Up to one hundred times more potent than morphine, fentanyl is a strong narcotic opioid that is frequently abused (1). Often prescribed for chronic pain due to an accident, surgery or cancer, fentanyl is widely considered safe and effective when prescribed by medical professionals. It was originally used as an anaesthetic as it offers fast-acting pain relief in very small quantities, but its heroin-like effect leaves it open to misuse.
Fentanyl works on the opioid receptors in the brain, reducing pain and increasing pleasurable sensations. This intense high makes it highly addictive and, when used outside of the prescribed dose, this can lead to dependence and addiction. Powerful opioid drugs are incredibly dangerous, even deadly, in high doses and treatment at a residential clinic is the only way to overcome addiction safely.
At Delamere, we help people to withdraw from opioids, like fentanyl, in safe and comfortable surroundings. From our purpose-built haven in Cheshire, we
support guests through a clinical drug detox to ensure a safe withdrawal from fentanyl, before working through the reasons for dependence and the best path to recovery. If you, or someone you love, needs help with painkiller addiction, we are here to help you every step of the way.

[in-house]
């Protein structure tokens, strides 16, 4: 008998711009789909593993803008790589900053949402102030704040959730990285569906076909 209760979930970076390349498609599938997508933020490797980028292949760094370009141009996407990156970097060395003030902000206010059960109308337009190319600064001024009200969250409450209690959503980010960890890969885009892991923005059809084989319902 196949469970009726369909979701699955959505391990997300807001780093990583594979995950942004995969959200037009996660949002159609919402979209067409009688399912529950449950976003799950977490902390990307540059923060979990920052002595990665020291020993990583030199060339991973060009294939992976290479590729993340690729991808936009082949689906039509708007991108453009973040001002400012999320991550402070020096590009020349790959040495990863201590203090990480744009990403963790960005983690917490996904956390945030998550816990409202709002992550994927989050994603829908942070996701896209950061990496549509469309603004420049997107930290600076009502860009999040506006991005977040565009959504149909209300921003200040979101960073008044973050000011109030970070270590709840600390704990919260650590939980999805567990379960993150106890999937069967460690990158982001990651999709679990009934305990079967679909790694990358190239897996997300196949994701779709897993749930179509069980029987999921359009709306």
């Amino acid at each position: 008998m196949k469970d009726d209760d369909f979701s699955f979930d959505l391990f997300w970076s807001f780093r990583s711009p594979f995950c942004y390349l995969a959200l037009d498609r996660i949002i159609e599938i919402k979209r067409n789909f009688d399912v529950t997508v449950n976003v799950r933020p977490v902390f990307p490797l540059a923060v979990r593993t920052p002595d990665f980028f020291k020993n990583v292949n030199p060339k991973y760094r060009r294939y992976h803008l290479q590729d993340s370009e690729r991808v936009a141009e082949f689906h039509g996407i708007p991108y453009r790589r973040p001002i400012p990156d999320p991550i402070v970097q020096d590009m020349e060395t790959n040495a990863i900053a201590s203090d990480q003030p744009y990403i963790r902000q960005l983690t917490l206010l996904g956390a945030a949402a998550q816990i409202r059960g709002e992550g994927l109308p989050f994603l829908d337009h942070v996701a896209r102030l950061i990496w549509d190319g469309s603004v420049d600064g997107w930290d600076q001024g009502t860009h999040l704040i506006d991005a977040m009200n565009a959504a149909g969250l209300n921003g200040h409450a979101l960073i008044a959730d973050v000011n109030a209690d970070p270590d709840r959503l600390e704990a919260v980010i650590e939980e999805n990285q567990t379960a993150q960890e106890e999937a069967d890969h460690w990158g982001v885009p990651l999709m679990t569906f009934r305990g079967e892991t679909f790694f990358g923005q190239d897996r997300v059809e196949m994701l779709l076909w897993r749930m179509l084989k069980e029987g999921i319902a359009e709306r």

Since the 1980s designer drugs, or chemical analogs, have been created in underground illegal laboratories. Largely based on the fentanyl molecule, this includes drugs like ecstasy, ketamine and MDMA. Synthetic drugs are designed to be almost identical to the original drug, but as users don’t know exactly what they contain, or how strong they are, the potential for accidental overdose is high.
People become addicted to fentanyl by using it illegally, either by abusing their prescription or buying it on the street. Many people mix fentanyl with heroin or use it as a substitute. It is also mixed with cocaine or mis sold as oxycodone. When cut with other drugs, fentanyl’s potency, quality and purity can’t be determined and this has unpredictable effects on the body, with deadly consequences. Synthetic opioids, primarily illegally made fentanyl, have accounted for the majority of drug overdose deaths in the US in recent years. 36,000 people died from opioid overdose in 2019 and the latest data suggests this has risen further during the COVID-19 pandemic (2) (3).
At Delamere, we specialise in opiate addiction and the abuse of other opioids, such codeine, morphine and oxycodone. We understand how difficult it is to accept you have a problem with fentanyl and can help you out of your addiction in comforting and restorative surroundings. Our individually tailored rehab programmes combine a medically assisted drug detox with a variety of therapeutic practices in the UK’s only purpose-built facility.
Fentanyl is readily available as tablets, sprays, injectables and patches. Even if prescribed, and used for only a short period of time, it can become highly addictive. Someone who is addicted to fentanyl may try to obtain it from other sources, take it for longer than recommended or take more of it than they need. They will also appear agitated and stressed if they run out of supplies.